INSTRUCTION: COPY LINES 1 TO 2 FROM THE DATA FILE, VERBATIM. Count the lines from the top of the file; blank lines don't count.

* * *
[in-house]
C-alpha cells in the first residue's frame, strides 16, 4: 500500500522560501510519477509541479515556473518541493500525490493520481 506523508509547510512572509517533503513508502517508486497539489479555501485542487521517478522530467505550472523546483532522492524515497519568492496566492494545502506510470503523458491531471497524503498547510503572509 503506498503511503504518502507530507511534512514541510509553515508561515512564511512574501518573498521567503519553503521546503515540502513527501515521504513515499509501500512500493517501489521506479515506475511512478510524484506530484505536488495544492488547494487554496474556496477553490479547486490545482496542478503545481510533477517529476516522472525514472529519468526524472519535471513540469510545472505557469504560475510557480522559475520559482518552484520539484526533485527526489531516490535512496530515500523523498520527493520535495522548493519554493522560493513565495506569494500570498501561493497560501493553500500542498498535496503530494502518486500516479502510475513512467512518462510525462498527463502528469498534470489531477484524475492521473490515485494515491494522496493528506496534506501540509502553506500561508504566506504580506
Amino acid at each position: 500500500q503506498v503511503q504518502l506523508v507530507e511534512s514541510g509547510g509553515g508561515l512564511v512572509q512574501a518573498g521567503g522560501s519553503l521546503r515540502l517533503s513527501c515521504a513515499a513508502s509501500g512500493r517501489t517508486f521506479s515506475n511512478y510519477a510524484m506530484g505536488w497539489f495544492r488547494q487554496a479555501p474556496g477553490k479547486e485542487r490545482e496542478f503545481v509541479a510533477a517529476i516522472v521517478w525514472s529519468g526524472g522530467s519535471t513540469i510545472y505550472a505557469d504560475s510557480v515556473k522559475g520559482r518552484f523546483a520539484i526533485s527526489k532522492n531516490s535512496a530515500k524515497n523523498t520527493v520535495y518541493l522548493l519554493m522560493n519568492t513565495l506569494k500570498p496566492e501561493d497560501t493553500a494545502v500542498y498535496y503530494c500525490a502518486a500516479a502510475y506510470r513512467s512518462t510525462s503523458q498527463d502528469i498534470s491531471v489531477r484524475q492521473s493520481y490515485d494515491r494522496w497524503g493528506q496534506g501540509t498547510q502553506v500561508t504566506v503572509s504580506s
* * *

[in-house]
C-alpha cells in the first residue's frame, strides 16, 4: 500500500522560501510519477509541479515556473518541493500525490493520481 506523508509547510512572509517533503513508502517508486497539489479555501485542487521517478522530467505550472523546483532522492524515497519568492496566492494545502506510470503523458491531471497524503498547510503572509 503506498503511503504518502507530507511534512514541510509553515508561515512564511512574501518573498521567503519553503521546503515540502513527501515521504513515499509501500512500493517501489521506479515506475511512478510524484506530484505536488495544492488547494487554496474556496477553490479547486490545482496542478503545481510533477517529476516522472525514472529519468526524472519535471513540469510545472505557469504560475510557480522559475520559482518552484520539484526533485527526489531516490535512496530515500523523498520527493520535495522548493519554493522560493513565495506569494500570498501561493497560501493553500500542498498535496503530494502518486500516479502510475513512467512518462510525462498527463502528469498534470489531477484524475492521473490515485494515491494522496493528506496534506501540509502553506500561508504566506504580506